VID3

VID0, VID2

cC0

1.70V

2.00V

VID3

VID1, VID2

cC0

1.70V

2.05V

VID3

VID0, VID1, VID2

cD0

1.75V

1.85V

VID0, VID3

VID1

cD0

1.75V

1.95V

VID0, VID3

VID2

cD0

1.75V

2.05V

VID0, VID3

VID1, VID2

If you have a cD0 stepping processor and find it hard to connect VID1 directly to VSS, then you can choose to connect it to VID0. Because VID0 is already connected to VSS this will give the same result.

Step Three:

The Voltage Identification Definition table stated that I must connect VID3 to VSS to attain the 2.05V. So how do we do this?

First we must identify where VID3 and VSS is located so let us take a look at the Intel Pentium III Processor Pinout.

Pinout

Alright, maybe some of you need reading glasses to read the text, so let us zoom in and have a look at the interesting area:

Pinout Close

A bit easier to read now? You can use the overview to align you processor correctly. We are getting to the exciting part and mistakes here could potentially turn your processor into a very expensive key chain!

{mospagebreak}

Anders Petersen

Step Four:

We have now identified the placement of the pins that need to be connected to VSS and we only need to decide now on how to do it. There are a couple of different approaches, but I believe that the most common ones could be called The Wrapping Method and The Pinhole Method.

The Wrapping Method

This is not the method that I would recommend the most, but a lot of people have used it successfully. I consider it a bit more risky than The Pinhole Method and I have heard of people frying their processors using this method.

The procedure is very simple. Take the wire and wrap it around the VID pin a couple of times. Then lead the wire to the VSS pin and wrap it around that one too. Remove any excess wire.

MAKE SURE THAT THE WIRE ONLY TOUCHES THE CORRECT PINS!

One of the reasons I do not like this method is that the rolled up wire can cause the processor to tilt slightly in its socket. This may cause you to lose perfect contact with heatsink and thus decrease your cooling performance considerably.

Furthermore, I do not feel convinced that the wire cannot shift during processor installation and thereby come in contact with other pins. This could kill your processor!

The Pinhole Method

This is way I chose to perform The Wire Trick and therefore I am able to present pictures on how to do it.

The most important part of the pinhole method is to correctly identify which pin holes are for which pins. This may sound trivial, but you should check and recheck that you got it right because errors can be fatal for your processor.

Let us have look at the socket first:

Socket 370

The pinholes for the VID and VSS pins have been color coded so you can easily locate the correct ones. You can compare the pinhole positions with the processor pinout above and double check that I have located the correct pinholes.

Now take the wire and make a piece that is about 10-12mm long. Bend it into a U-shape and “drop” it into the pinholes that are to be connected. Repeat this if you need to connect more than one pinhole.

What I like about this method is that it prevents the wire from causing the processor to tilt in the socket. By cutting a small groove between pinholes, we can place the wire safely in this groove. The bonus is that this also prevents the wire from shifting and coming into contact with other pins.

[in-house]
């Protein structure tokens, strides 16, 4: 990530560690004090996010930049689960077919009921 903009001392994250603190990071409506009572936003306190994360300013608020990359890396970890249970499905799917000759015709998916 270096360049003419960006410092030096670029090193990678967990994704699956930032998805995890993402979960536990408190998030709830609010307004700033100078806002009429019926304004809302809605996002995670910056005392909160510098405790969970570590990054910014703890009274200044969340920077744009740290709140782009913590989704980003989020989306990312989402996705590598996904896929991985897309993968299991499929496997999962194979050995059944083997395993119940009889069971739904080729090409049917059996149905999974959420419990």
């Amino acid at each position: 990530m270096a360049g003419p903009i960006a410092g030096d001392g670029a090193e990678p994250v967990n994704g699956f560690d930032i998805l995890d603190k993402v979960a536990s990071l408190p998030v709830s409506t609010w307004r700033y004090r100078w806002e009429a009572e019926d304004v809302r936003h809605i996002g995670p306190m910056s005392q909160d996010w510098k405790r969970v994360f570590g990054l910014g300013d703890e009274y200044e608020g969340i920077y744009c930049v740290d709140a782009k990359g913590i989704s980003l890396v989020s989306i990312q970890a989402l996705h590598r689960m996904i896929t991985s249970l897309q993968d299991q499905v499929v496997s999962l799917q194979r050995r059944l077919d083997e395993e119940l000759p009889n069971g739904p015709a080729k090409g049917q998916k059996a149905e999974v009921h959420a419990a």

Step Five:

We have now performed The Wire Trick and can begin to enjoy turning on the computer without having to restart it because of The Cold Boot Problem.

If you don’t see a changed default voltage in the BIOS, then you might have used a too thin wire. I had this problem initially, but after replacing the wire, I had 2.05V. This might only apply if you have used The Pinhole Method.

Important Considerations

Please note that the BIOS will allow you to add 0.3V to the default voltage even though this exceeds Intel’s specifications. Doing this is definitely NOT recommended and involves a high risk of frying your processor. This is also why you must select the lowest voltage in the BIOS before you commence doing The Wire Trick.

For example, if you have selected the highest possible voltage in the BIOS, then upon booting after performing The Wire Trick, your processor will receive the new voltage plus 0.3V – this could kill your processor on the spot!

You also need to consider what the highest NEEDED voltage is. If you have a cC0 or cD0 stepping processor, then you have more voltage options than I do with my cB0 processor. cC0 processors (default voltage of 1.70V) can be “tricked” in 0.05V increments all the way up to 2.05V and cD0 processors (default voltage of 1.75V) can be “tricked” in 0.10V increments also up to 2.05V.

When deciding on how much voltage you need, you shouldn’t “trick” your processor to the voltage needed to be stable in Windows. Rather, you should “trick” it to the voltage needed to POST and then raise the voltage the rest of the way using the BIOS.

There is also the topic of what a safe voltage is. You may hear all the time that overclocking shortens the lifespan of your components, and this is true. However, not many are aware of WHY this is the case.

When you overclock your components, they run faster and HOTTER. If you then apply even more voltage (like we do here), they will run even hotter. Most people think that if it is stable then it is cooled adequately. This is not entirely correct.

Cooling serves two purposes: To keep your computer stable and to reduce the risk of electromigration. You can read about electromigration here, but the short story is that high voltage and heat causes the tiny wires inside to “break”. The only way of reducing the risk of this happening is to run your computer as cool as possible.

I would estimate that if you can keep your full load temperature (use a program like CPUburn to test full load temperatures and calibrate the internal thermal diode to make sure it is accurate) below 50°C, then it would be OK to use 1.85V. If you can keep it below 45°C, then 1.95V may be OK. Only if your full load temperature is below 40°C should you use 2.05V.

Finally, I hope that this article can help out a lot of people who have The Cold Boot Problem and who have problems grasping what exactly The Wire Trick is and how it can be performed. I would also like to thank the members at AsusBoards.com who provided me with feedback. Patentman, especially, provided invaluable feedback and ideas for improvement when I was writing this article.

Happy overclocking!

Anders Petersen
(aka StarTraveller at AsusBoards.com)